Confessions of an Ex-Freshman
When most people think about the rapport between high school sophomores and freshmen, they may not conceive it as protective or nurturing. But, the 10th graders of the Institute for Media and Writing at the Bayard Rustin Educational Complex are looking out for their 9th grade peers with the publication of their new SPI-sponsored book, Confessions of an Ex-Freshman: A Survival Guide for Freshmen by Sophomores Who Made It Through.
The book features eighteen chapters of student-chosen topics describing their experience during that intimidating first year of high school, ranging from “Staying Out of Trouble,” to “Making the Grade,” and “Gossip, Drama & Popularity.” With its universal themes, edgy design, and idiosyncratic writing style, the book rings with a sense of authenticity.
“We wanted the students to maintain their personalities throughout the pieces,” says Erin Quigley, SPI curriculum consultant and former teacher at the Institute.
In order to achieve this effect, the students spent a great deal of time focusing on voice in their writing.
“They had a lot to say on the subject about their personal experiences, mistakes, successes, challenges, and dreams,” Quigley said. “But Confessions of an Ex-Freshmen also balances that personal reflection, with interview and profiling in an attempt to help the teens bridge their own perspectives with those of the people around them.”
In order to learn more about their topics, the students interviewed experts in their school including guidance counselors and school administrators. Not only did this enrich the writing, but the interviews helped to build community within the school.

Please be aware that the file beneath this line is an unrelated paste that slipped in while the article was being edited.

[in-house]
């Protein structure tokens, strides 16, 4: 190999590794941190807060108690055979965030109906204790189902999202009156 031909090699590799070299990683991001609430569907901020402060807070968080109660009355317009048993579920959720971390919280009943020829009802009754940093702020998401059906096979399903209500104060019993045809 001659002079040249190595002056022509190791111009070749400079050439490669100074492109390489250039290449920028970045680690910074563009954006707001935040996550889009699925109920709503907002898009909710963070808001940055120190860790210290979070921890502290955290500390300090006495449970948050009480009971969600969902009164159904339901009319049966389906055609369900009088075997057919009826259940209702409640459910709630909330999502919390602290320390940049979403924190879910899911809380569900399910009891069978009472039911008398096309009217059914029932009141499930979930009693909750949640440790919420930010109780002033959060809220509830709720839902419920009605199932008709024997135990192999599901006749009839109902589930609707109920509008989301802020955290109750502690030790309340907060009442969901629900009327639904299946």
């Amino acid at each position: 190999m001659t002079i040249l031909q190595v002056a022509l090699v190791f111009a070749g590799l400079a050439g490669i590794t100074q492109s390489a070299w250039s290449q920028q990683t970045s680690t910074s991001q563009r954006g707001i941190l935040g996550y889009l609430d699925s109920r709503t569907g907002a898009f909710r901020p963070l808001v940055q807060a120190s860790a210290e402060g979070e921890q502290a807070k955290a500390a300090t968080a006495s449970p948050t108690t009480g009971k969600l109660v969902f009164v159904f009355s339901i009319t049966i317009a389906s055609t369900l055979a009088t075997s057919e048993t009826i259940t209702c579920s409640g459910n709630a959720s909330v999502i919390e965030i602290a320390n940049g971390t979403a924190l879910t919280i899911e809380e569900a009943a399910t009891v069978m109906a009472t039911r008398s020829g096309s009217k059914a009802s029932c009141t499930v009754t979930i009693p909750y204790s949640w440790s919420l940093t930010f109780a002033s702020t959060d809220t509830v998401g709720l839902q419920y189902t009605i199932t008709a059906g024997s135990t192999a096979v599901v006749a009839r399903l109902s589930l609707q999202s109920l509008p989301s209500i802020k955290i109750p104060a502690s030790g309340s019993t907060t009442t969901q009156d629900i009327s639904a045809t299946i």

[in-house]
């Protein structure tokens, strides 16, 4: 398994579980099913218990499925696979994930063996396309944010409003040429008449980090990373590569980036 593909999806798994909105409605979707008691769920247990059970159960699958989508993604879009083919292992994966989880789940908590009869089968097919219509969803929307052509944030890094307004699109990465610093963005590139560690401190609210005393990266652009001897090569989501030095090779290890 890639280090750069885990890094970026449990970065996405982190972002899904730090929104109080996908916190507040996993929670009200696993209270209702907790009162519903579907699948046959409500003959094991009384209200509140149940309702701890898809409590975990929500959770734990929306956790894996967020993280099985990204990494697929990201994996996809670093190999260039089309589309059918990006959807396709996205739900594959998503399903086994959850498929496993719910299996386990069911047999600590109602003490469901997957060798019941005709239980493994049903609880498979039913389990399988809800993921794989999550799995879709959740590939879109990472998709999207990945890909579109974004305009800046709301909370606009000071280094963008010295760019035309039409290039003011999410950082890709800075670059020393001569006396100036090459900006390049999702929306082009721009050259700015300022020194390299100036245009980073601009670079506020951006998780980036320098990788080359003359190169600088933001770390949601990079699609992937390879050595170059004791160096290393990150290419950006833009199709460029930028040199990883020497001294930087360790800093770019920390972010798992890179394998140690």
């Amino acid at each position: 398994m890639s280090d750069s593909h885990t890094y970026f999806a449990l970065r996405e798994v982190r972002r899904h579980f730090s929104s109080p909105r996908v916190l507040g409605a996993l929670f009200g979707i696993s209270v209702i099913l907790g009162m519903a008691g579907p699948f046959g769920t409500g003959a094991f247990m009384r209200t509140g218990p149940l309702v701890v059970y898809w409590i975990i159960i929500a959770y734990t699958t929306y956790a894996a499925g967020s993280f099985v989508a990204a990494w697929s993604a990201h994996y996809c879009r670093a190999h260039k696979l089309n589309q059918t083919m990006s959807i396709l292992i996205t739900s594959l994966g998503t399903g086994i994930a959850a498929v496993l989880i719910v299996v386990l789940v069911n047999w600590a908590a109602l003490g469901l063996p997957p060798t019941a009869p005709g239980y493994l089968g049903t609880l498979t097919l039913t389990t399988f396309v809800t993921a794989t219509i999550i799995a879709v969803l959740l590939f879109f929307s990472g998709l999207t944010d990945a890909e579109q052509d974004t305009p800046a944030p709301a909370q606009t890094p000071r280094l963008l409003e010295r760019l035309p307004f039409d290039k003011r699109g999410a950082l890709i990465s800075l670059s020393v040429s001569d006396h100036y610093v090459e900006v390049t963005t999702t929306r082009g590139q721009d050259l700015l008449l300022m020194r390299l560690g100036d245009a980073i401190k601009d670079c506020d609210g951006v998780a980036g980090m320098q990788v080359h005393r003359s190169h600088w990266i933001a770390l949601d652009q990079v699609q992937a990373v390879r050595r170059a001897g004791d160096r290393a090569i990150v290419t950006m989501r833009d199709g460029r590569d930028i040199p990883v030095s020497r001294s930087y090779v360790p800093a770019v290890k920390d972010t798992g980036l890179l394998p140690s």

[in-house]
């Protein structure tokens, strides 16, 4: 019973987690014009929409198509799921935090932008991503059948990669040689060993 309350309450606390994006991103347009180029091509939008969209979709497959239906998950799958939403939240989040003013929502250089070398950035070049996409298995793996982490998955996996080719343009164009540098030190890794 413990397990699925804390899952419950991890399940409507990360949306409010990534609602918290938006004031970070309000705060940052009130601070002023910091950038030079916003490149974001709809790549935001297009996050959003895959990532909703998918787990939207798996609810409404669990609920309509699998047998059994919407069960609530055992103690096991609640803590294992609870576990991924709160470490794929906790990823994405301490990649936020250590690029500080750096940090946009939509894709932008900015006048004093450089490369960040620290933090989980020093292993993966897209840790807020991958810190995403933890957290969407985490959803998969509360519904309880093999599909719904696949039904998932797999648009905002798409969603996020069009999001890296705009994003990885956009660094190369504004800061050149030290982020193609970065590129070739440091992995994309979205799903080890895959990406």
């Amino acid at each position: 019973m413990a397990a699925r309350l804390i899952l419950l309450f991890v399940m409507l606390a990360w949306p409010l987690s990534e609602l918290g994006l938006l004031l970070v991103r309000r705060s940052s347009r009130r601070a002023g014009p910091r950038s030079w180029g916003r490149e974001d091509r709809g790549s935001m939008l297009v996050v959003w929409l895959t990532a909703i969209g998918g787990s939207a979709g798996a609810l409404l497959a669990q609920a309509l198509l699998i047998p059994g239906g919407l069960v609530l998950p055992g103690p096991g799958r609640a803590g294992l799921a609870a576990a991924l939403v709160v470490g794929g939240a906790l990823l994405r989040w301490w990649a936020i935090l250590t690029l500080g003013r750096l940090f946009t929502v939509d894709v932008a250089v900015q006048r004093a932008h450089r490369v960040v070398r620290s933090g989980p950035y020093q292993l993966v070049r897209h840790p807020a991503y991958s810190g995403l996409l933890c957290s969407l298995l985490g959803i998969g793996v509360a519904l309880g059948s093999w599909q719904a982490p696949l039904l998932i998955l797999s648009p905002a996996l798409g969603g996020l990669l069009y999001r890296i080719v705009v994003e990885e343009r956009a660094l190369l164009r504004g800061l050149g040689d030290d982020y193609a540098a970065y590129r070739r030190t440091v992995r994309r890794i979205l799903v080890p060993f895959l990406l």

Quigley said, “I saw connections, after this project, with teachers they interviewed or with custodial staff or the deans, the nurse, the lunch lady – they knew them in a different way.”
The unanticipated benefits of this project turned out to be the best, according to different participants. One of the student authors was leery of the yearlong project during its beginning stages.
Yet, when she saw her peers start to think past high school and begin to write about their aspirations, she invested in her own piece. Because of the project, started coming to school, passing that semester, after having failed the first.
She wasn’t the only student touched through the agency and authorship of telling both their own stories and those of the people they interviewed. Many students started expressing goals and opinions they had never shared before.
Some institute teachers believe SPI projects like Confessions of an Ex-Freshmen are often the only things many students can count on to work out. Others feel the project will help preserve the hard work and memories made in this school community.
“I think this type of project brings out the best in you,” says Quigley.